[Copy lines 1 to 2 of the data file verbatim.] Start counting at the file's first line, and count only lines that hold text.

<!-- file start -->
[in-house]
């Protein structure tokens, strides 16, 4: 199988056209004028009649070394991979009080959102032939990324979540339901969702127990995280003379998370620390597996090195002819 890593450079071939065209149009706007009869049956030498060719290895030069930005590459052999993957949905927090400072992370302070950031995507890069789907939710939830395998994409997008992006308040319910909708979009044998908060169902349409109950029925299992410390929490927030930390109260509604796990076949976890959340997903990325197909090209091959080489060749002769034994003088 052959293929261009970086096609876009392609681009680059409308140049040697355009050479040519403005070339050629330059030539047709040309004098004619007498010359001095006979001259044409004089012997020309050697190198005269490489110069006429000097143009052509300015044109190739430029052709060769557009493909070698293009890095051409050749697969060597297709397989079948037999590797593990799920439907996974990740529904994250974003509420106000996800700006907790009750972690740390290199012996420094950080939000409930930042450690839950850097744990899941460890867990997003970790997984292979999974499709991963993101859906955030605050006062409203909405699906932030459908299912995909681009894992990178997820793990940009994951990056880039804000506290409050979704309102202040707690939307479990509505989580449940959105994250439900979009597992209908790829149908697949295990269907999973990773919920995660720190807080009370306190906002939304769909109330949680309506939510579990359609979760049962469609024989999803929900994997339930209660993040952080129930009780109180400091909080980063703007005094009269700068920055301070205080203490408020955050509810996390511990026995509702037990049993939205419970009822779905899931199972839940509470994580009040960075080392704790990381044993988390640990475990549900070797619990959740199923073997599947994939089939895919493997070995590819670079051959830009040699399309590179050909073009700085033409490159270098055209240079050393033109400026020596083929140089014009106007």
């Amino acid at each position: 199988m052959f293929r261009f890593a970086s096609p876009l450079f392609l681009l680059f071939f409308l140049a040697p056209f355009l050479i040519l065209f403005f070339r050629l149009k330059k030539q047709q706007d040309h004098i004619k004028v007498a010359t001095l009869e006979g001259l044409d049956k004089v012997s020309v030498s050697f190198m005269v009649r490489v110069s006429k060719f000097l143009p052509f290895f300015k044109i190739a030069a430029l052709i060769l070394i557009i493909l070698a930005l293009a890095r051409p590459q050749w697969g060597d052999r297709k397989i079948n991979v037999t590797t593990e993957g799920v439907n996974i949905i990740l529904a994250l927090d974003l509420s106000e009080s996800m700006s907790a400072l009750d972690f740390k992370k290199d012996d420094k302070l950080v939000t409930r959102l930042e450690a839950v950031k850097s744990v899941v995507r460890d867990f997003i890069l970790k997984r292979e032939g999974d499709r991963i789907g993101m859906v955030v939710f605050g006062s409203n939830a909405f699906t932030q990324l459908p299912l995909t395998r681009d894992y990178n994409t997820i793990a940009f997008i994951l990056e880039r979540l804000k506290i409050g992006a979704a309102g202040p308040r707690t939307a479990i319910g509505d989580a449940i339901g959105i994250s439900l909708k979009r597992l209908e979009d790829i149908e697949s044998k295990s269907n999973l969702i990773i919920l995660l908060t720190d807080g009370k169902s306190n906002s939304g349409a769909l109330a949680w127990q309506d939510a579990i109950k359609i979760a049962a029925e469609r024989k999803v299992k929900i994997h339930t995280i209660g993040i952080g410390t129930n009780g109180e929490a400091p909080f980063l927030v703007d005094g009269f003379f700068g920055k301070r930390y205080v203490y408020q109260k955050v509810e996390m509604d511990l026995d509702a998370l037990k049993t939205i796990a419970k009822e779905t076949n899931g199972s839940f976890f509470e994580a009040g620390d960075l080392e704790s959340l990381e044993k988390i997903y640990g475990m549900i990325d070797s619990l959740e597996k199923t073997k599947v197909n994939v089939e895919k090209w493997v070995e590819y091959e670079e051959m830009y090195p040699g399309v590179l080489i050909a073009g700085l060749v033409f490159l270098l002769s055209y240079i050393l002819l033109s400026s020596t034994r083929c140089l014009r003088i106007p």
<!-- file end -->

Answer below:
[in-house]
């Protein structure tokens, strides 16, 4: 199988056209004028009649070394991979009080959102032939990324979540339901969702127990995280003379998370620390597996090195002819 890593450079071939065209149009706007009869049956030498060719290895030069930005590459052999993957949905927090400072992370302070950031995507890069789907939710939830395998994409997008992006308040319910909708979009044998908060169902349409109950029925299992410390929490927030930390109260509604796990076949976890959340997903990325197909090209091959080489060749002769034994003088 052959293929261009970086096609876009392609681009680059409308140049040697355009050479040519403005070339050629330059030539047709040309004098004619007498010359001095006979001259044409004089012997020309050697190198005269490489110069006429000097143009052509300015044109190739430029052709060769557009493909070698293009890095051409050749697969060597297709397989079948037999590797593990799920439907996974990740529904994250974003509420106000996800700006907790009750972690740390290199012996420094950080939000409930930042450690839950850097744990899941460890867990997003970790997984292979999974499709991963993101859906955030605050006062409203909405699906932030459908299912995909681009894992990178997820793990940009994951990056880039804000506290409050979704309102202040707690939307479990509505989580449940959105994250439900979009597992209908790829149908697949295990269907999973990773919920995660720190807080009370306190906002939304769909109330949680309506939510579990359609979760049962469609024989999803929900994997339930209660993040952080129930009780109180400091909080980063703007005094009269700068920055301070205080203490408020955050509810996390511990026995509702037990049993939205419970009822779905899931199972839940509470994580009040960075080392704790990381044993988390640990475990549900070797619990959740199923073997599947994939089939895919493997070995590819670079051959830009040699399309590179050909073009700085033409490159270098055209240079050393033109400026020596083929140089014009106007």